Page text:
de Winder has designed a new office concept for an unnamed international company located in Berlin’s renovated development Bikini Berlin.
The firm‘s primary entrance is located on the uppermost, 7th floor. In addition to reception and a waiting lounge, the penthouse floor contains the public, representative areas with the large, small and video conference rooms. A glass door provides controlled access to the internal office areas. In addition to the cafeteria with its roof terrace, this area contains a flexible work zone with a multi-functional desk landscape of standing and seated work stations that can also be used for receptions. It wraps around the internal staircase that leads to the offices on the fifth and sixth floors.
In particular, areas with very diverse workplaces were created alongside fixed work stations in response to the firm‘s day-to-day operation, with its predominantly flexible working hours. In addition to rather classical, functional individual offices and representative double and partner offices, there are spacious open areas, especially at the end of halls on office floors, with built-in, glass team rooms.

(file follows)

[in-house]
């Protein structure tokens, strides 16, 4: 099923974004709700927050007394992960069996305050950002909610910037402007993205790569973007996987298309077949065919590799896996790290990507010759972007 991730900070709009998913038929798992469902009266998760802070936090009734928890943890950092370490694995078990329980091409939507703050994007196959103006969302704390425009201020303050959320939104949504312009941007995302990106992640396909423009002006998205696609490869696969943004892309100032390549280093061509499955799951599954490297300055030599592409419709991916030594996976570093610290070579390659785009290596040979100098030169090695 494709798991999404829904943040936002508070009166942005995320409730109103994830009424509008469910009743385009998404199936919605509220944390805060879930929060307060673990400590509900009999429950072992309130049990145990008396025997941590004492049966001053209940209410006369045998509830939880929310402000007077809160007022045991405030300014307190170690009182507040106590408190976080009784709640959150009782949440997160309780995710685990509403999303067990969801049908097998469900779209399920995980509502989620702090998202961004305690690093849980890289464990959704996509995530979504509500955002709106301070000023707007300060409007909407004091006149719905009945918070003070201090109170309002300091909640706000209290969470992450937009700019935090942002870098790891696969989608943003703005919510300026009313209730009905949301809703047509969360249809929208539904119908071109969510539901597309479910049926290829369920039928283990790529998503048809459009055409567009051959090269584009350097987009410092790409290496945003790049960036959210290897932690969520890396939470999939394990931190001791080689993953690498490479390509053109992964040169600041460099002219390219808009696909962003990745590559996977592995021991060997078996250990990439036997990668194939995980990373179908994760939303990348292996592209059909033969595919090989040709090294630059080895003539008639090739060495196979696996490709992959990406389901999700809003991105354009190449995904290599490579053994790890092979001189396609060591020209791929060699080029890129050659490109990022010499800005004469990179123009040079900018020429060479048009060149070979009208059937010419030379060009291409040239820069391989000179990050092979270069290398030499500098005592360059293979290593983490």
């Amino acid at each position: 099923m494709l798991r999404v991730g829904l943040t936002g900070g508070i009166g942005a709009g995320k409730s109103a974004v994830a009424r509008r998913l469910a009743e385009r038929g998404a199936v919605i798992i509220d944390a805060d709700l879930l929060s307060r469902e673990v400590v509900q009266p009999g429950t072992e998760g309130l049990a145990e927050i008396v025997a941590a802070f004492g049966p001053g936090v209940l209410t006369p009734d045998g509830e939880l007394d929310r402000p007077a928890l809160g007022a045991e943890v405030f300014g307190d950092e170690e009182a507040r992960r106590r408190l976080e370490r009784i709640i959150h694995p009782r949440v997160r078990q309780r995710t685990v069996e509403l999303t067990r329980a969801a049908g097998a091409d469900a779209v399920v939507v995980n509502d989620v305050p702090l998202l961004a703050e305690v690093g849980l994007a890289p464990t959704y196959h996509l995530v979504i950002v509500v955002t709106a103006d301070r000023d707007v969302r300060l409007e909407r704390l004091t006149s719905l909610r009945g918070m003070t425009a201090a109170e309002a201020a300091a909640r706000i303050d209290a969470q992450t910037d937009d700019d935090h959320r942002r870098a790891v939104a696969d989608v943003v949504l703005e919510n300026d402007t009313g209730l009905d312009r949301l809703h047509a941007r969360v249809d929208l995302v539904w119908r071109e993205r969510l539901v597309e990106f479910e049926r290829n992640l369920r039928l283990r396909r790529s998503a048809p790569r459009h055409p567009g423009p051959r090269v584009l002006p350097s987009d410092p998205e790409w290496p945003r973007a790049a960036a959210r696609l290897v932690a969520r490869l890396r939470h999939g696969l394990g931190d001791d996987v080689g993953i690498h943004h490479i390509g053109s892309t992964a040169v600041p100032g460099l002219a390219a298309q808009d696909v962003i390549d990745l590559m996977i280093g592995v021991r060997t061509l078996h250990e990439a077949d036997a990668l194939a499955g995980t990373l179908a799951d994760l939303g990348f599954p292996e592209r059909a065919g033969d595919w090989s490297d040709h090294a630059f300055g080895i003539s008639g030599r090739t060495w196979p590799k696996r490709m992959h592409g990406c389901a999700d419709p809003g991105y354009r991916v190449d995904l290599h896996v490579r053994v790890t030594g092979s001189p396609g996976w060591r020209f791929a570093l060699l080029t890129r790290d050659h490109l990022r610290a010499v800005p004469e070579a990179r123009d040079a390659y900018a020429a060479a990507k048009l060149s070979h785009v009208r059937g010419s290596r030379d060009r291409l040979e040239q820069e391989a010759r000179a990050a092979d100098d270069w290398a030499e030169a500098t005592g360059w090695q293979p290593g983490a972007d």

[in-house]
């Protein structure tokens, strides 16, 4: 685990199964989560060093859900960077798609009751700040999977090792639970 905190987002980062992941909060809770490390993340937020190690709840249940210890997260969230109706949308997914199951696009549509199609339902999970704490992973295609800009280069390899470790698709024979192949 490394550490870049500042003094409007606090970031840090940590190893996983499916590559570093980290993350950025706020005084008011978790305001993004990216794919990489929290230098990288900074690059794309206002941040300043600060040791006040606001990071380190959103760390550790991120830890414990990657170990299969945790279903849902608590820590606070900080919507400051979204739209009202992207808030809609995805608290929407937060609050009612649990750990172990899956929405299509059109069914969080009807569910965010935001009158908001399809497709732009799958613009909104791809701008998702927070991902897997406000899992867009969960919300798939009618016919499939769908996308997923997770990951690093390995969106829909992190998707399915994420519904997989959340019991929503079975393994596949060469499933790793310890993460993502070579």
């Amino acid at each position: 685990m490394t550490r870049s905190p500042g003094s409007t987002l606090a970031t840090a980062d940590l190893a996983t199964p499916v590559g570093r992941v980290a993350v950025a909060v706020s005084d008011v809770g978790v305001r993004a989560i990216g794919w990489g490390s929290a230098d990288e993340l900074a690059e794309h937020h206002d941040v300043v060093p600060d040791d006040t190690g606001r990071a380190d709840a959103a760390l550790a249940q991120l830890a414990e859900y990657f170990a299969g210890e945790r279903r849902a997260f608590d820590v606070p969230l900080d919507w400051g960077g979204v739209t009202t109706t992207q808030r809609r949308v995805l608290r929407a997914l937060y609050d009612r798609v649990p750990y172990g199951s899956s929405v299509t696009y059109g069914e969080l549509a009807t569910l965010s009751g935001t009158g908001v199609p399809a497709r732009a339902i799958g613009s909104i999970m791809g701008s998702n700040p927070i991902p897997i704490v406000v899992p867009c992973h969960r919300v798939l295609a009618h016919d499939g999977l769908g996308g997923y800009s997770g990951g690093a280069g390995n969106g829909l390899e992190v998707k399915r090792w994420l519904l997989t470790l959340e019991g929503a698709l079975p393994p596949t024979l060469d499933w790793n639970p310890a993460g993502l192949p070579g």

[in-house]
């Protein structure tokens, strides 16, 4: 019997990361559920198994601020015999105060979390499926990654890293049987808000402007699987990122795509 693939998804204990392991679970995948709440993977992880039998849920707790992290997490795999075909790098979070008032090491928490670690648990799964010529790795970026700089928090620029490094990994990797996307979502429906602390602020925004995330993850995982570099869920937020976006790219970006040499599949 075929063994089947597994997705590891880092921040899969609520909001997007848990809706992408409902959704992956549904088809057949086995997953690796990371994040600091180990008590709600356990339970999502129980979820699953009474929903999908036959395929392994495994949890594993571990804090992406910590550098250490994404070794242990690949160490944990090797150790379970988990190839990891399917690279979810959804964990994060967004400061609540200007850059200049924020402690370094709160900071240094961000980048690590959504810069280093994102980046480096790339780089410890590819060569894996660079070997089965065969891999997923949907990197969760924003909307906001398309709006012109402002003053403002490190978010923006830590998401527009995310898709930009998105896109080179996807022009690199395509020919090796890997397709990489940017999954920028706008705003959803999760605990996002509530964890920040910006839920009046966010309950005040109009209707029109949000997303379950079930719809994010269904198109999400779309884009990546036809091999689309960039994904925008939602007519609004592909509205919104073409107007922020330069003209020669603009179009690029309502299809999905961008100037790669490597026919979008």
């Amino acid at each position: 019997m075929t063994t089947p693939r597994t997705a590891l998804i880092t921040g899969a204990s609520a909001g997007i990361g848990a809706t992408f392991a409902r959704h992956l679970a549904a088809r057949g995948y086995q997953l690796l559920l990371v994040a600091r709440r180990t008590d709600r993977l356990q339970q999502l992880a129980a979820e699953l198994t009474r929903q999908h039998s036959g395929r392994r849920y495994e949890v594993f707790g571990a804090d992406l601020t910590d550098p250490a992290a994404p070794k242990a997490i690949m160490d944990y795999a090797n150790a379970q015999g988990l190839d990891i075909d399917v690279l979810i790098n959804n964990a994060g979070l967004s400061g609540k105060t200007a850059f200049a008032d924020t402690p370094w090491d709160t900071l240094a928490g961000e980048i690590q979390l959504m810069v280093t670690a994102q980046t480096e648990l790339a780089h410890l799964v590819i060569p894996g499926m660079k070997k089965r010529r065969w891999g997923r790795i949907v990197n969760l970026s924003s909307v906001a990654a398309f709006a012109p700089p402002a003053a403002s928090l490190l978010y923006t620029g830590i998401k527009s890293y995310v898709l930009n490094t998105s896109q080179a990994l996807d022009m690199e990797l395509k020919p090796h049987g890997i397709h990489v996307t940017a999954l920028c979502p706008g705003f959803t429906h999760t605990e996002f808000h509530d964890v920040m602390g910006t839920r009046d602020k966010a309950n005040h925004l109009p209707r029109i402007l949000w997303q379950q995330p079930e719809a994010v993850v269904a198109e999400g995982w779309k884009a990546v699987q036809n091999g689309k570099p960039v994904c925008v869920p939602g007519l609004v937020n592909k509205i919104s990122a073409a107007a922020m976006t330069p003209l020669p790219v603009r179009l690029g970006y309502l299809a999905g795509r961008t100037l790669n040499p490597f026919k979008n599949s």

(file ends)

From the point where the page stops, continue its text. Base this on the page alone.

In addition to alternating six and four seat benches, designs for both floors included telephone booths for private conversations, glass cubicles with individual workplaces and, along the outer wall and oriented toward the zoo, long tables to meet the temporary workplace needs of employees. The corridor widens in the middle zones and provides space for open desktops as well as lounge areas.
A clear black and white color scheme is applied to the walls, ceilings and built-in furniture of the entire area and forms a modern counterbalance. Two different graphic concepts handle existing ceiling heights and projections and mark spatial boundaries with sharp-edged color. On the fifth floor, the severe black draws the wall surface all the way into the hall ends like a backbone and graphi- cally clarifies the alignment into urban front and scenic rear sides. In contrast, the hall passages on the floor above, with their dark ceiling emphasis, open dramatically into the bright, flexible work areas at the end of the corridor.
This rigorous contrast is discreetly interrupted by accent colors in building niches, furniture and upho- lstery of installations. Thus, the acoustically effective telephone booths and the copier room, scattered window niches in the office areas, the small kitchenettes and cloakrooms along the corridors all glow in matte blue or bright orange and create a conscious connection between inside and inside, drawing on the color panels of the facade. Complemented by cool lime and occasional light gray, the color scheme again disengages from the historical precedents and reinterprets them.
Design: de Winder
Photography: Mark Seelen